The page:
For instance, the doctor will want to know if the patient has floaters or other symptoms. This helps to narrow the cause of the vision problems. They will also need to know if the blurred vision started after a fall or other trauma. Finally, they need to know about any medications the patient is taking, as certain medicines can cause blurred vision. With this information in hand, the doctor will conduct eye tests. The first test most doctors perform is an eye chart test, where the patient reads letters off a chart. The doctor may also do a refraction test, a slit lamp exam, or tonometry, which provides information about intraocular pressure.

At times, the doctor may also conduct blood testing. They need to know if there are bacteria in the blood. The blood tests also tell them whether the patient has an infection that could contribute to the blurred vision.

Treating Blurred Vision

The treatment for blurred vision depends on the underlying cause. For example, if the blurred vision is a result of dry eye, the doctor may prescribe drops to lubricate the eye. When blurry vision is a result of a refractive error, corrective lenses will be prescribed. Surgery to remove cataracts also helps many people restore their vision and see clearly once again.

For those suffering from diabetes or another medical condition, the eye doctor will work with the medical provider to treat the underlying condition. When this condition is under control, the blurry vision may resolve. If not, the eye doctor can determine how best to proceed.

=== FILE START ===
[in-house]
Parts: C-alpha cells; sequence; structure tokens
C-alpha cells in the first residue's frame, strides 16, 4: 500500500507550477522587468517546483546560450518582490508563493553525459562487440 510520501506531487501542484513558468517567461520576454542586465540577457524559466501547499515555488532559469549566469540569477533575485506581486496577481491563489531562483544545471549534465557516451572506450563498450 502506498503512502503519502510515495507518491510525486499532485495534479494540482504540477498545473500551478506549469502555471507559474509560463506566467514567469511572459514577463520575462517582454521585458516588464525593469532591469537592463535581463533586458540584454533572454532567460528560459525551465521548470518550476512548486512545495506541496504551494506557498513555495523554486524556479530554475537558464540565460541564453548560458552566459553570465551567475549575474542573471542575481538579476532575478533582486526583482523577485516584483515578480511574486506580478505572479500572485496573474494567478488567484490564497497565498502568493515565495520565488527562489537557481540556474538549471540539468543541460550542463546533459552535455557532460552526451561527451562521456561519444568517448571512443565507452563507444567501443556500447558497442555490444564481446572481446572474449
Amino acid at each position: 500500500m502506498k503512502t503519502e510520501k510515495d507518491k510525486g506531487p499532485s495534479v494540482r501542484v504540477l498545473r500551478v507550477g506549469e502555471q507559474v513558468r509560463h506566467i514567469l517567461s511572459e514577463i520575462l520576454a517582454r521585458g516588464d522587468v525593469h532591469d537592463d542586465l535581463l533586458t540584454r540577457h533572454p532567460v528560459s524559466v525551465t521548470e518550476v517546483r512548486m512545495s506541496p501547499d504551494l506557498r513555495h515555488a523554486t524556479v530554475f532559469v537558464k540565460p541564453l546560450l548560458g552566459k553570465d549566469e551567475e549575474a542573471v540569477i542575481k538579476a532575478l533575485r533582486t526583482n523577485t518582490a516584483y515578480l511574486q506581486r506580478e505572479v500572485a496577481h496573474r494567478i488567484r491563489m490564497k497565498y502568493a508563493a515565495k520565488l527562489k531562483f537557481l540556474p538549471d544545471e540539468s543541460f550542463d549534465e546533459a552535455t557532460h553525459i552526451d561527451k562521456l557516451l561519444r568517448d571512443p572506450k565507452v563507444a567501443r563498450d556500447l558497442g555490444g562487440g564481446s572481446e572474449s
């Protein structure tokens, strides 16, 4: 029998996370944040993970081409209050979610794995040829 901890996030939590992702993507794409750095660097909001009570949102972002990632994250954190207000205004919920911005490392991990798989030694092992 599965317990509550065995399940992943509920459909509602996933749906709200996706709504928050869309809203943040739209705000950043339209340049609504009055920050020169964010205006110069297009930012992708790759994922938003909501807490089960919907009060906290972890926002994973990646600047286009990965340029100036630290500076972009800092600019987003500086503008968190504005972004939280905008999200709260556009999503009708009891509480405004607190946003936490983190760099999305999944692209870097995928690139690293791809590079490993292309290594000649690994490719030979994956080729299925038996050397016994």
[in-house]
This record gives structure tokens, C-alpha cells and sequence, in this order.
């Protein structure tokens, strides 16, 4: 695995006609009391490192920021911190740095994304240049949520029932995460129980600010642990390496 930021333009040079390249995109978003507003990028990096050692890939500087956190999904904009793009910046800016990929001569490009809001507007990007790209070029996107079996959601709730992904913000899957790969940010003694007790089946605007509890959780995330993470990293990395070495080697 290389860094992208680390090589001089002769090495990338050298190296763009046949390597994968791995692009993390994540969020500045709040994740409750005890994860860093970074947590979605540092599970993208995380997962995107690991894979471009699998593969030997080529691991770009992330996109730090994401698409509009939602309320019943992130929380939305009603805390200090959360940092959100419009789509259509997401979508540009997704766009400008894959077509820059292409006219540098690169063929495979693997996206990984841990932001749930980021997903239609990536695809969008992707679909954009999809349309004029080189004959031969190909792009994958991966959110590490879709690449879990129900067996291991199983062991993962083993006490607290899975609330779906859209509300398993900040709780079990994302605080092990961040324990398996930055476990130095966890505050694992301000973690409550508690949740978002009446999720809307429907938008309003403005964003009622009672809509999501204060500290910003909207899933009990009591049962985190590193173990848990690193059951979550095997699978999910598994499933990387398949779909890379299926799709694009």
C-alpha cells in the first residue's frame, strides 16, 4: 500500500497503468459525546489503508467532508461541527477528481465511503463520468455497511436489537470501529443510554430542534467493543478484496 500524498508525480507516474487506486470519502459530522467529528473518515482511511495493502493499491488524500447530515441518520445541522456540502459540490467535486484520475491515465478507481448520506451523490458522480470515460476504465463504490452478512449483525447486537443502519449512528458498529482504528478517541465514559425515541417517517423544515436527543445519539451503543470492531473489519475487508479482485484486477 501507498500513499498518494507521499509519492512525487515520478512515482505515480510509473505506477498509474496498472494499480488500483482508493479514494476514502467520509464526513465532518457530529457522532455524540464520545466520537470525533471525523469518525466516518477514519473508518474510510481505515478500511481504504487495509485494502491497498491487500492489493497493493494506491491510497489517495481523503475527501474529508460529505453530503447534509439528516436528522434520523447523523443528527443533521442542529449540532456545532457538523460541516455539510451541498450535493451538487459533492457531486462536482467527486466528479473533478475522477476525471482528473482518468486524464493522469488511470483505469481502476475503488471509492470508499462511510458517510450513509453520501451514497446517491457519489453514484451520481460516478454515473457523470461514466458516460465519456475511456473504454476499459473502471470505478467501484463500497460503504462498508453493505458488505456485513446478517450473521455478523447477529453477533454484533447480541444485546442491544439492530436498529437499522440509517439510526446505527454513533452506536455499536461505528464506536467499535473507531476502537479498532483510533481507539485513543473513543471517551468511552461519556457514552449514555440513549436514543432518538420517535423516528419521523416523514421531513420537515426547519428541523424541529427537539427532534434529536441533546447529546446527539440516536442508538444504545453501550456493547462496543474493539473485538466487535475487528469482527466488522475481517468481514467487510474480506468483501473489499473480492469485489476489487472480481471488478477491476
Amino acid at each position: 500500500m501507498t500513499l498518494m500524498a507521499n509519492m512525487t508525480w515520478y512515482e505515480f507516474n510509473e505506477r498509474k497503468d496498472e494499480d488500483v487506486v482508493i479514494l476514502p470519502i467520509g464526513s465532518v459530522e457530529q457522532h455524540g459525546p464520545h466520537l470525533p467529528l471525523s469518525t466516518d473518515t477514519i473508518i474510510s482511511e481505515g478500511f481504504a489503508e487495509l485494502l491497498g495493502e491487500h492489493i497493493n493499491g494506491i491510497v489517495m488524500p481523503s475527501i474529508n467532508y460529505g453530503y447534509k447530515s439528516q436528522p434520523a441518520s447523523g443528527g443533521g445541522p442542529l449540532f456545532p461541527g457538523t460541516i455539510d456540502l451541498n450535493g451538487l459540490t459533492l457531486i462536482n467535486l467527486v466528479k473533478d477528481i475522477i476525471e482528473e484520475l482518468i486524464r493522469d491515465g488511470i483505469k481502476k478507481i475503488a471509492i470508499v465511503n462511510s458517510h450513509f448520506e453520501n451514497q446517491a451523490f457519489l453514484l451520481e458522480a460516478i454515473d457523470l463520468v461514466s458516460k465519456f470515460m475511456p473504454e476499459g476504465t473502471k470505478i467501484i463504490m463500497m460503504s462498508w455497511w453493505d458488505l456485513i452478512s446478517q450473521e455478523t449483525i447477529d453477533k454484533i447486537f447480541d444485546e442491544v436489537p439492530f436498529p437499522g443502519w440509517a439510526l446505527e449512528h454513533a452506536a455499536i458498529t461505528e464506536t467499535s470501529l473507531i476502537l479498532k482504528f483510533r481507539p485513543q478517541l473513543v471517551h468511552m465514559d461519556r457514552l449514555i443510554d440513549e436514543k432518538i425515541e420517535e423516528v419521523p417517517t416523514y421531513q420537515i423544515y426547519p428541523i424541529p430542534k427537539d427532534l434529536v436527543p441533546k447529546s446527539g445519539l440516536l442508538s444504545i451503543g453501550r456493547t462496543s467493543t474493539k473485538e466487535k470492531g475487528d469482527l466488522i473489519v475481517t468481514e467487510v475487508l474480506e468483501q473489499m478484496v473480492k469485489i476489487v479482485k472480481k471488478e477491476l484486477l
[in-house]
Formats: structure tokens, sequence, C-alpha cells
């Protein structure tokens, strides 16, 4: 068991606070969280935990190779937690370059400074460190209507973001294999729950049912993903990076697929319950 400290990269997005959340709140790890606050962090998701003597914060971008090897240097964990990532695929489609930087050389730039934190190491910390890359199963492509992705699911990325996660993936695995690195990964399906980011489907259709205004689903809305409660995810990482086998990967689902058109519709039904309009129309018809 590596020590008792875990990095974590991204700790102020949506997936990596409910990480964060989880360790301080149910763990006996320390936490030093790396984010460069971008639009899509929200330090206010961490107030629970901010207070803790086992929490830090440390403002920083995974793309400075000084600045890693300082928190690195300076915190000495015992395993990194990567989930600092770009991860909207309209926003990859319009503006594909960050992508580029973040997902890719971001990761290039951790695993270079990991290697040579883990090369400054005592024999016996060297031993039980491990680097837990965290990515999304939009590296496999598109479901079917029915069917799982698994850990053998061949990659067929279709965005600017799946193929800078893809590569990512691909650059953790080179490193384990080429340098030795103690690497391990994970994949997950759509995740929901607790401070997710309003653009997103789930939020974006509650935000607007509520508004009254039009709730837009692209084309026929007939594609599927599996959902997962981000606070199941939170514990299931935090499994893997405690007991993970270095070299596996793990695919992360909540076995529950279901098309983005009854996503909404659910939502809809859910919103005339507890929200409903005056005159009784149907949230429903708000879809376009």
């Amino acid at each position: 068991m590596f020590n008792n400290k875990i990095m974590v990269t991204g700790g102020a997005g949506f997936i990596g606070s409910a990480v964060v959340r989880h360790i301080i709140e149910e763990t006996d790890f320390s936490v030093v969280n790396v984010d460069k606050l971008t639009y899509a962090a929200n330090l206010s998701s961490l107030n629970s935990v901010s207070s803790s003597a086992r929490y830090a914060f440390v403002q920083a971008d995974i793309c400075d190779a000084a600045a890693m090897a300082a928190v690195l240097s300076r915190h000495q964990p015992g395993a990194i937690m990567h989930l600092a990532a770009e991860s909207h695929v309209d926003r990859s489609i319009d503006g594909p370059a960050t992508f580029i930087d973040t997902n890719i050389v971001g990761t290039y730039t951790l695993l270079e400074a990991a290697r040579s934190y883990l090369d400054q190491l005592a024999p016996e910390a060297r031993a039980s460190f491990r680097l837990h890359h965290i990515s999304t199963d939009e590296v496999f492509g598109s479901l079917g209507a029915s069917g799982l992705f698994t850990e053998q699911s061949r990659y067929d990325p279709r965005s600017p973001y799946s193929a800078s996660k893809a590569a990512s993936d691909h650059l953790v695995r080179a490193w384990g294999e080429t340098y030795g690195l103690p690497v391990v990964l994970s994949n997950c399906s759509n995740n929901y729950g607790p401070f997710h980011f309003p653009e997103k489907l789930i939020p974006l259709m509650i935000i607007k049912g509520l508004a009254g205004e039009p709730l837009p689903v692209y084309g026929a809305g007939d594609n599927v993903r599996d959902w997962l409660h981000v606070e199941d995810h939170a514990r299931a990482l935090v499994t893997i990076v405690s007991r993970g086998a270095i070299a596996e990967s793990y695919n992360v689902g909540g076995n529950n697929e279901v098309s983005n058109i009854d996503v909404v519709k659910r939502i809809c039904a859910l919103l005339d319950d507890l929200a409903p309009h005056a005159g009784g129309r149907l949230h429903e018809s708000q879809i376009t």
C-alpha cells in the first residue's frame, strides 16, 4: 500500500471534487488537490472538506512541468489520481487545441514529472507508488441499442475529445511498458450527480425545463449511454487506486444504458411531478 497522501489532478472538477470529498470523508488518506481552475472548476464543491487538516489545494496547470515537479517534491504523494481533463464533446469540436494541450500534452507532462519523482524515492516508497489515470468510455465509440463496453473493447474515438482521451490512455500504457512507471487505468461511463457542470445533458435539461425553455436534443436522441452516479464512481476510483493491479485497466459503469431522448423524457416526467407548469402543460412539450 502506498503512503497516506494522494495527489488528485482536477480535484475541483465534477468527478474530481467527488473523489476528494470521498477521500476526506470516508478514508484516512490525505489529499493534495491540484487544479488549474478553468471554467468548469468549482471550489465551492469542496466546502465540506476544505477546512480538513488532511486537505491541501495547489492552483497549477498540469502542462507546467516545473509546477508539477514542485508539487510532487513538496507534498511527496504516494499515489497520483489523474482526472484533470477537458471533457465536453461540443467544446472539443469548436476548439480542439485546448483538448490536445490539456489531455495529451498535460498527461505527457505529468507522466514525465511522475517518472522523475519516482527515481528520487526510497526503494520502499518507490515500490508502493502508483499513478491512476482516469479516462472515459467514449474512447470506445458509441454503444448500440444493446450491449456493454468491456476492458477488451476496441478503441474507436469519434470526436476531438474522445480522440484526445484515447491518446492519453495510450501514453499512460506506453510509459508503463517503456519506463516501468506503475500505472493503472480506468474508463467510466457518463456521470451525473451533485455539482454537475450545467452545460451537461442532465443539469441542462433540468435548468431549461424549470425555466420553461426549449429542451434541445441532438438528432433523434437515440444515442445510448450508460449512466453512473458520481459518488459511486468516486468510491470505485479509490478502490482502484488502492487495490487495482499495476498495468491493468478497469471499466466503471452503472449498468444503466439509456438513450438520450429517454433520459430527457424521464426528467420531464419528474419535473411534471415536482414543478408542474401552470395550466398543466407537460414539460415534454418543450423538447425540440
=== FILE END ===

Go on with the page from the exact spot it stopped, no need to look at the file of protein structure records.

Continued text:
Doctors have treatment for age-related macular degeneration and glaucoma, along with other eye diseases. Once a person report blurred vision, the doctor works to determine the cause and develops a treatment plan. However, some situations call for immediate medical attention, and a person must know how to distinguish between an eye condition developing and a medical emergency.

When to See a Doctor?

Any person experiencing blurred vision should make an appointment with their eye doctor to learn the underlying cause. However, certain situations call for a trip to the emergency room. Any person who has a severe headache or is having trouble speaking should call 911 if they have blurry vision. The same holds if they lose control of their muscles on one side of the body or one side of the face droops. All are signs of a stroke.

Sudden eye pain or vision loss should lead to an immediate visit to local emergency services. The same holds when a person has trauma to one or both eyes. For those cases where vision slowly gets worse or a person has blurry eyes on more than one occasion, a trip to the eye doctor is called for.

Any change in vision should lead to a visit to the eye doctor. Many things can bring about blurred vision, some of which are serious. It’s best to know what the person is dealing with, so the problem can be addressed before it worsens. Additionally, every person should see an eye doctor once a year for vision checkups. The doctor may find problems the person is unaware of during these visits, protecting their eyes and overall health in the process. Make an appointment today for a complete eye checkup. A person’s vision is too precious to leave to chance.